LOMPOC, Calif. - A day years in the making became reality for Toa Taua on Wednesday.
At the Taua family house in Lompoc, the football star signed a National Letter of Intent to play for the University of Nevada.
It ended years of speculation where the dominant two-way standout would continue his career at the college level.
"It's probably one of the biggest moments in my life so far," said Taua. "Having my family behind me, my rock, they gave me everything that I know and they supported me throughout the whole process. I wouldn't be here without them."
The three-time Los Padres League most valuable player received wide interest during his prolific high school career.
During the past four years, offers poured in, including from Iowa State, a emerging national power from the Big 12 Conference.
But when it came down to finally accepting an offer, Taua chose the Wolfpack, a Mountain West Conference team looking to regain national prominence.
"Nevada gave me that home feel," Taua said. "I can just go there knowing that Lompoc is still my home and Reno can give me that same feeling. I can be comfortable there."
Making his time more comfortable will be the presence of his oldest brother Vai, who is a Nevada football legend.
During his All-American career with the Wolfpack from 2007-10, Vai Taua established himself as one of the top running backs in the entire nation.
In fact, Taua combined with quarterback Colin Kaepernick to set the all-time NCAA record for most combined rushing yards by two teammates.
Last year, Vai Taua returned to his alma mater, where he currently serves as an assistant.
"They got his picture everywhere," said Toa Taua. "He was a great athlete and he did some pretty good things. I'm going up there and try and break some records that my brother set there."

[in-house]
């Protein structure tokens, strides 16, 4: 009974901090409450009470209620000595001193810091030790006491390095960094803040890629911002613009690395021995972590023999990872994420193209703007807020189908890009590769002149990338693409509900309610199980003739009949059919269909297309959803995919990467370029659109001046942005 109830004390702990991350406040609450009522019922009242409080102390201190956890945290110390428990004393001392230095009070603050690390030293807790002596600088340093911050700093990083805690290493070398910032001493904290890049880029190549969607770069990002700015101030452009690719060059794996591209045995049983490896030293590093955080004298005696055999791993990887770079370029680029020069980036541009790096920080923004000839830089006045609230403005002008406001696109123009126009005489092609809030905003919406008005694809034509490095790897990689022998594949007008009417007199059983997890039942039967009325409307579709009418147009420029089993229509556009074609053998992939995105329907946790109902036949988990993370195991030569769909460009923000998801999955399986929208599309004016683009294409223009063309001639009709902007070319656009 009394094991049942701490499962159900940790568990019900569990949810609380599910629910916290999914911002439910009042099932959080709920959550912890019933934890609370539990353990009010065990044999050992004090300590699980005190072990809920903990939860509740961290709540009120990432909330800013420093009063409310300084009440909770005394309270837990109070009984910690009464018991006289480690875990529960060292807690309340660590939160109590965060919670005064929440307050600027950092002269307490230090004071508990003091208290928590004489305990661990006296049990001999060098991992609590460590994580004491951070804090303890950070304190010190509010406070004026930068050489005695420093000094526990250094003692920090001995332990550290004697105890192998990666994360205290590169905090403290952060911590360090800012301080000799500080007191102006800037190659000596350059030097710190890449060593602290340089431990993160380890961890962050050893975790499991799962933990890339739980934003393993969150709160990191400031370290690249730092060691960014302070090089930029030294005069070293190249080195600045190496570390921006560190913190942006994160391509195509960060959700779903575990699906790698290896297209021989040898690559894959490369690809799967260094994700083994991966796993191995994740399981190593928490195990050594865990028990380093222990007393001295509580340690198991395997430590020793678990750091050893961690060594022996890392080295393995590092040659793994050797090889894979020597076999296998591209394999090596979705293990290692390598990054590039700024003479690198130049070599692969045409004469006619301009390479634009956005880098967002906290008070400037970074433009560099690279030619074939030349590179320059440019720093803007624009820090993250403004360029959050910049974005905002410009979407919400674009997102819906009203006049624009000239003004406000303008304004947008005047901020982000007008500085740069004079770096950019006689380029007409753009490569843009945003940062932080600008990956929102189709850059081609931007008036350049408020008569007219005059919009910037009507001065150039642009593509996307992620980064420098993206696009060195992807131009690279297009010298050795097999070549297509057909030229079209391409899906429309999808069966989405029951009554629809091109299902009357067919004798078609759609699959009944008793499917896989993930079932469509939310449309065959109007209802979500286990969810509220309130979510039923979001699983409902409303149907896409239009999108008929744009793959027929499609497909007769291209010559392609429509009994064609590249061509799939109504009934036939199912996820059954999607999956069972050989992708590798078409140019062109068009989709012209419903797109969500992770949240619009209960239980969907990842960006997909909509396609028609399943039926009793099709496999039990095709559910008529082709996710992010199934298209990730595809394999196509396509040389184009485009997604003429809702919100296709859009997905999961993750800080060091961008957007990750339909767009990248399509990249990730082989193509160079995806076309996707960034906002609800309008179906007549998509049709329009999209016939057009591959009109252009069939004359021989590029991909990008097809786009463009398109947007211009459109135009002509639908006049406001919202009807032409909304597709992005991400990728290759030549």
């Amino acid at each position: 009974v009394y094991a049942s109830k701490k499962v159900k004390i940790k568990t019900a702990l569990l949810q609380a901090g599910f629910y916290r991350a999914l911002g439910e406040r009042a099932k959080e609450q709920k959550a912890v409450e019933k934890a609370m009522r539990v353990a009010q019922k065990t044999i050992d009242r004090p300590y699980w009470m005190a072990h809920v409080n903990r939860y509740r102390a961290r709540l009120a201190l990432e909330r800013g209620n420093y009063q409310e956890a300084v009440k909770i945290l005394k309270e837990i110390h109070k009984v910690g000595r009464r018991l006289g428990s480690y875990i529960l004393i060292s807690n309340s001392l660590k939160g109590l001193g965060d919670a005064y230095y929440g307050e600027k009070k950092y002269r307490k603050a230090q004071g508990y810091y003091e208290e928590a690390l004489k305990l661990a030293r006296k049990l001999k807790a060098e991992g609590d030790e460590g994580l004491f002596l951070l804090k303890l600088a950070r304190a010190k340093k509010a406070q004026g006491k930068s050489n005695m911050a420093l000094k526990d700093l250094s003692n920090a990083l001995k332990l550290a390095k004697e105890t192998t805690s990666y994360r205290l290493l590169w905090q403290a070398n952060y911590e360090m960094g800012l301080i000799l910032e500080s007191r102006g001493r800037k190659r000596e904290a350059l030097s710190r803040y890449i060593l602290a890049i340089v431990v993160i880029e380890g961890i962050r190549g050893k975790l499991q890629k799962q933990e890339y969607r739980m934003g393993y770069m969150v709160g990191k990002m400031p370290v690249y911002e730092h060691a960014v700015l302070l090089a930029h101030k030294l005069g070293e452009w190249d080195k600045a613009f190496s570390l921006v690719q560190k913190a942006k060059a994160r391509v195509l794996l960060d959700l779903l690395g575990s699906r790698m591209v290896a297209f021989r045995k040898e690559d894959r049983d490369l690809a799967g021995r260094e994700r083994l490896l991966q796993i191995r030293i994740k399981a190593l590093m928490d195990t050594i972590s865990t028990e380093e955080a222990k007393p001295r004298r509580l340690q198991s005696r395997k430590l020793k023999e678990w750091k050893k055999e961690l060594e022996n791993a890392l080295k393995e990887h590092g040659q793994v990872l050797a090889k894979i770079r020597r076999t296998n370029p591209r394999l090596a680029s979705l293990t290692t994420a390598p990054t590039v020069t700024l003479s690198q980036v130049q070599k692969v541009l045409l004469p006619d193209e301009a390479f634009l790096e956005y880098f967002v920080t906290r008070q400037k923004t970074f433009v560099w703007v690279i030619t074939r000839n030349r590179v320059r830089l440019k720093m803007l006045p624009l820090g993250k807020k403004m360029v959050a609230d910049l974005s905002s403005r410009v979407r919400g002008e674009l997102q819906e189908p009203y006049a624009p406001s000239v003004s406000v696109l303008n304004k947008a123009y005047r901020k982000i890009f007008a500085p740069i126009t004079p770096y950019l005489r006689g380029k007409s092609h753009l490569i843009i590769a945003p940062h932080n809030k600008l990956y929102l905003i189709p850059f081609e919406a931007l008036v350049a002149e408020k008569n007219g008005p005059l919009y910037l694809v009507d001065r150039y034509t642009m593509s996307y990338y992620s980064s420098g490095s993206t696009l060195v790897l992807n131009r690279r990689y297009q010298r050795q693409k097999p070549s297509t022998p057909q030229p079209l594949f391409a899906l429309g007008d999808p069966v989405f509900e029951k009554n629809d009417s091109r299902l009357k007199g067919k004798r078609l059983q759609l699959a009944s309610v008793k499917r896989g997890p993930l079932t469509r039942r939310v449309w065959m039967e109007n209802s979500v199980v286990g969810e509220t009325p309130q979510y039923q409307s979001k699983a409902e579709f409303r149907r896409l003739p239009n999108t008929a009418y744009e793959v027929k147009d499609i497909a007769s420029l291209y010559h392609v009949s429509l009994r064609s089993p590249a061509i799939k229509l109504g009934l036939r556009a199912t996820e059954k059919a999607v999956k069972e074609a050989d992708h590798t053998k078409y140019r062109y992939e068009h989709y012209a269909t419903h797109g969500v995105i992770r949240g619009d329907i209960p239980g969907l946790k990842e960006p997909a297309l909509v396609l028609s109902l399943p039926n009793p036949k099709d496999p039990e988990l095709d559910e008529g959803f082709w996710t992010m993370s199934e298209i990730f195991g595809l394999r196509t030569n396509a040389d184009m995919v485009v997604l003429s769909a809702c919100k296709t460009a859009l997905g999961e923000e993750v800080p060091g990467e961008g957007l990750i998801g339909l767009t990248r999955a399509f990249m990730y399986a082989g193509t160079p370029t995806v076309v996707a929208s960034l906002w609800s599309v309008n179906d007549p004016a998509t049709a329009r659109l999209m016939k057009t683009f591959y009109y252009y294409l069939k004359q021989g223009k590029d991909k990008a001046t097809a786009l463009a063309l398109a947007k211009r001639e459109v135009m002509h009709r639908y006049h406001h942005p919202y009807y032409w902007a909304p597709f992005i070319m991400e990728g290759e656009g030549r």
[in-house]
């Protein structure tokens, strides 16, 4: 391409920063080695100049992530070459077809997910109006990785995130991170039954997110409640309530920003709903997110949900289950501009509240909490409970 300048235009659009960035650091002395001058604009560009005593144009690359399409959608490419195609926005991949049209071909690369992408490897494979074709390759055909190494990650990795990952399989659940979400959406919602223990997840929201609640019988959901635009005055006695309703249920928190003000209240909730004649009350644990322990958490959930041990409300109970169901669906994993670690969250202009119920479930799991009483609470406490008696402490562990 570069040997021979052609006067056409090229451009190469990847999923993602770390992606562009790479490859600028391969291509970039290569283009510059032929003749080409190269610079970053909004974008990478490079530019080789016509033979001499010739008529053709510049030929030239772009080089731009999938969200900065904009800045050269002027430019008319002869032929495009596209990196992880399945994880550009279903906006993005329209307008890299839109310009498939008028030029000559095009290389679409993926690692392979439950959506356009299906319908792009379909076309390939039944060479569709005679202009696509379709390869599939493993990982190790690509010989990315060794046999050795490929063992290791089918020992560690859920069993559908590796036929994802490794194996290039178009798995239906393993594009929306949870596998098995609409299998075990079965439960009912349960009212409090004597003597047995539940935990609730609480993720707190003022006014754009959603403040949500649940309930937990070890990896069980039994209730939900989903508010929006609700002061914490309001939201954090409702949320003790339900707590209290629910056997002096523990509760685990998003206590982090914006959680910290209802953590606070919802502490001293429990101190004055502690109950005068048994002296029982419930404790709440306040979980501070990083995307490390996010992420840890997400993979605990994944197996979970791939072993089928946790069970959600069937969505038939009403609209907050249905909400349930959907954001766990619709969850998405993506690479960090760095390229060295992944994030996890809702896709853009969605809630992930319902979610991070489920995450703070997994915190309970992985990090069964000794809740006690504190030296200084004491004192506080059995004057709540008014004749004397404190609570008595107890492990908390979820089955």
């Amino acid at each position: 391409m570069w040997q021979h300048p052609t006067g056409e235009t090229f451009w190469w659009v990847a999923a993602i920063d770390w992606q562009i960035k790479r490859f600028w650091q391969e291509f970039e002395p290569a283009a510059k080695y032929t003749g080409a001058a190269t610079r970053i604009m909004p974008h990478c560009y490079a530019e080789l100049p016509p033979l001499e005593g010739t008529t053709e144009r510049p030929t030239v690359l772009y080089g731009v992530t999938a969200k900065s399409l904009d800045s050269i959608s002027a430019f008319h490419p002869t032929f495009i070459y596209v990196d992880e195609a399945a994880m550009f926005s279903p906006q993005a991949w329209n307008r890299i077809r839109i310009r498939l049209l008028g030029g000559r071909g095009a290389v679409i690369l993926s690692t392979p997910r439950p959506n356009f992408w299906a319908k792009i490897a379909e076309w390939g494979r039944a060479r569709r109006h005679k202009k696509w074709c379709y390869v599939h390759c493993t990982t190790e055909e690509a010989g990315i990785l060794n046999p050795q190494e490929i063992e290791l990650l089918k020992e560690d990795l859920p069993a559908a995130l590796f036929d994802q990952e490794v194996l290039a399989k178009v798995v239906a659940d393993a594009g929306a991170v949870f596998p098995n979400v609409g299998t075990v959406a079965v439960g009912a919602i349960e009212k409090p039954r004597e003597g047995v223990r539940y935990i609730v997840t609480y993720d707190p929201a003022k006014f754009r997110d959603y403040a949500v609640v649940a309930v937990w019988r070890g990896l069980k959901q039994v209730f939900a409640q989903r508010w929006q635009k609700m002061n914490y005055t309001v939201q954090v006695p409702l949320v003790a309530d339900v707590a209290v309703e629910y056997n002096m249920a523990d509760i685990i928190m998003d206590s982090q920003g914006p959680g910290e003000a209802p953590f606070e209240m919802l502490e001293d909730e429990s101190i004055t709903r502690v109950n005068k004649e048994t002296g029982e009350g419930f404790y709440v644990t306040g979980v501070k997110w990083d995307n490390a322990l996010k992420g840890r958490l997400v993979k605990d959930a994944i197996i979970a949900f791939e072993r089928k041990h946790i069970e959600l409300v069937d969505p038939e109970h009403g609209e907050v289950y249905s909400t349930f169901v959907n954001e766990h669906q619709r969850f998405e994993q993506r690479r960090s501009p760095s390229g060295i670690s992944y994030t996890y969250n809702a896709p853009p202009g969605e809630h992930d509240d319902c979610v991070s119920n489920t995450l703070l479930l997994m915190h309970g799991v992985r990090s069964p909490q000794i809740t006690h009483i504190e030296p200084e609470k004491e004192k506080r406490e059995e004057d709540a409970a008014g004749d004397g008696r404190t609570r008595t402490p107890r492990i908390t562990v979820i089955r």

In addition to Toa and Vai, there will also be a third member of the Taua family with the team.
It was announced at the signing ceremony, another brother, Ainuu Taua, who has spent the past four years at UCLA will transfer to Nevada after graduating later this year.
Now recovering from a knee injury suffered last season with the Bruins, Ainuu Taua plans to play his final season of eligibility with the Wolfpack.
"I think it's crazy," said Ainuu Taua. "Being on that field as kids watching my brother play and about to go up there and finish college with my little brother, I'm just glad we can do this together as a family."
Ainuu Taua was on-hand for his brother's signing Wednesday, taking part in an event he experienced himself four years earlier.
"It's great to see him sign," said Ainuu Taua. "To watch him grow from a little kid, working out with him and my dad. It's a great accomplishment."
Taua Taua, the family patriarch, added that not only are Toa and Ainuu moving to Reno, the rest of the family will head there as well.
"That's where my boys gather their strength from and that's family, so to have the family there with them, we're looking forward to that," said Taua Taua.
For Taua Taua, this marked the third and final time one of his sons signed a college scholarship offer.
For the football loving father, it also signaled the end of an era for not only the family, but also the Lompoc area.
"It's pretty special to me," said Taua Taua. "It's my last son. Football has pretty much been everything for me, so to see him come up and college scholarship, it's just exciting for me."
While it may be bittersweet for the eldest Taua to watch his youngest son leave the Lompoc community, he's ready to see him play at the next level with two of his older brothers.
"To have both boys playing and one coaching and then they have the family number (#35) on both sides of the ball, to experience this as a father, I'm really looking forward to it. I'm pretty excited about that," said Taua Taua.
For anyone who spends time with the family, it doesn't take long to understand just how close the Tauas are and how much support they provide each other.
Now, they head to Reno for the next chapter of their lives, where they'll spend it together.
"Both of my parents, my mom and dad put so much effort and they made so many sacrifices to support us as kids growing up and to be able to do whatever we want to be in life," said Toa Taua. "I thank them for everything."